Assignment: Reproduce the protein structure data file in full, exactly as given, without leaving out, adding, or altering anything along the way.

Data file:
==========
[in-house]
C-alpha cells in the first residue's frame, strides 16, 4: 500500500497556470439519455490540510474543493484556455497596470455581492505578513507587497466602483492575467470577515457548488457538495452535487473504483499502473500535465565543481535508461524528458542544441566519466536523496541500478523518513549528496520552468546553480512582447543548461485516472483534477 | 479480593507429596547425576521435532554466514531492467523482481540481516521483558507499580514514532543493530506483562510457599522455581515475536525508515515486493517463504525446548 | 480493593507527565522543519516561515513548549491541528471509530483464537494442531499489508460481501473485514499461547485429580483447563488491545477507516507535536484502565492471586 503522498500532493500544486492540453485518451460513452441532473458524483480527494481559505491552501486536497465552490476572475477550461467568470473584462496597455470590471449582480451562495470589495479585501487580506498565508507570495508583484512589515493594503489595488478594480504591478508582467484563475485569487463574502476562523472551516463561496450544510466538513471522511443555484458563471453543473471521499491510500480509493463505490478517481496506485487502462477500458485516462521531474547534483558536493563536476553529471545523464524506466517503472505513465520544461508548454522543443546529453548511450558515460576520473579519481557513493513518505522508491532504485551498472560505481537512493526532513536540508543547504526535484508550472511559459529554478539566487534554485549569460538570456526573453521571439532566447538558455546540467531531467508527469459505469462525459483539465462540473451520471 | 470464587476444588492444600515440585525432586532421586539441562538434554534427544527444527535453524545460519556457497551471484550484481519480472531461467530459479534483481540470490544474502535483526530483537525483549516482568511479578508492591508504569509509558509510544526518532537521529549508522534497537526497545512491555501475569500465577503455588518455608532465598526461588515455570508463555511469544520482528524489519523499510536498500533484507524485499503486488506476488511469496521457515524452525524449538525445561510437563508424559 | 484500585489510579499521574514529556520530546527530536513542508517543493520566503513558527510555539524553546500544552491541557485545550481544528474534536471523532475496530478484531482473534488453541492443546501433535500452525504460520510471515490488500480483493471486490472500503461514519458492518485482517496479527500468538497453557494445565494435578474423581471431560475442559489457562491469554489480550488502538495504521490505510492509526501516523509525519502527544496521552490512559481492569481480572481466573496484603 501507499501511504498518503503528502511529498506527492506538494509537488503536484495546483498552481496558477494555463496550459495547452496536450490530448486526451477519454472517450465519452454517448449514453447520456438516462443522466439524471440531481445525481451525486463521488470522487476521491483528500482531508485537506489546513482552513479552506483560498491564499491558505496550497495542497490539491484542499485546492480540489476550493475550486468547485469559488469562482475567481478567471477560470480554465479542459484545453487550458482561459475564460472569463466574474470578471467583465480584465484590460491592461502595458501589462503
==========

[in-house]
C-alpha cells in the first residue's frame, strides 16, 4: 500500500497556470439519455490540510474543493484556455497596470455581492505578513507587497466602483492575467470577515457548488457538495452535487473504483499502473500535465565543481535508461524528458542544441566519466536523496541500478523518513549528496520552468546553480512582447543548461485516472483534477 | 479480593507429596547425576521435532554466514531492467523482481540481516521483558507499580514514532543493530506483562510457599522455581515475536525508515515486493517463504525446548 | 480493593507527565522543519516561515513548549491541528471509530483464537494442531499489508460481501473485514499461547485429580483447563488491545477507516507535536484502565492471586 503522498500532493500544486492540453485518451460513452441532473458524483480527494481559505491552501486536497465552490476572475477550461467568470473584462496597455470590471449582480451562495470589495479585501487580506498565508507570495508583484512589515493594503489595488478594480504591478508582467484563475485569487463574502476562523472551516463561496450544510466538513471522511443555484458563471453543473471521499491510500480509493463505490478517481496506485487502462477500458485516462521531474547534483558536493563536476553529471545523464524506466517503472505513465520544461508548454522543443546529453548511450558515460576520473579519481557513493513518505522508491532504485551498472560505481537512493526532513536540508543547504526535484508550472511559459529554478539566487534554485549569460538570456526573453521571439532566447538558455546540467531531467508527469459505469462525459483539465462540473451520471 | 470464587476444588492444600515440585525432586532421586539441562538434554534427544527444527535453524545460519556457497551471484550484481519480472531461467530459479534483481540470490544474502535483526530483537525483549516482568511479578508492591508504569509509558509510544526518532537521529549508522534497537526497545512491555501475569500465577503455588518455608532465598526461588515455570508463555511469544520482528524489519523499510536498500533484507524485499503486488506476488511469496521457515524452525524449538525445561510437563508424559 | 484500585489510579499521574514529556520530546527530536513542508517543493520566503513558527510555539524553546500544552491541557485545550481544528474534536471523532475496530478484531482473534488453541492443546501433535500452525504460520510471515490488500480483493471486490472500503461514519458492518485482517496479527500468538497453557494445565494435578474423581471431560475442559489457562491469554489480550488502538495504521490505510492509526501516523509525519502527544496521552490512559481492569481480572481466573496484603 501507499501511504498518503503528502511529498506527492506538494509537488503536484495546483498552481496558477494555463496550459495547452496536450490530448486526451477519454472517450465519452454517448449514453447520456438516462443522466439524471440531481445525481451525486463521488470522487476521491483528500482531508485537506489546513482552513479552506483560498491564499491558505496550497495542497490539491484542499485546492480540489476550493475550486468547485469559488469562482475567481478567471477560470480554465479542459484545453487550458482561459475564460472569463466574474470578471467583465480584465484590460491592461502595458501589462503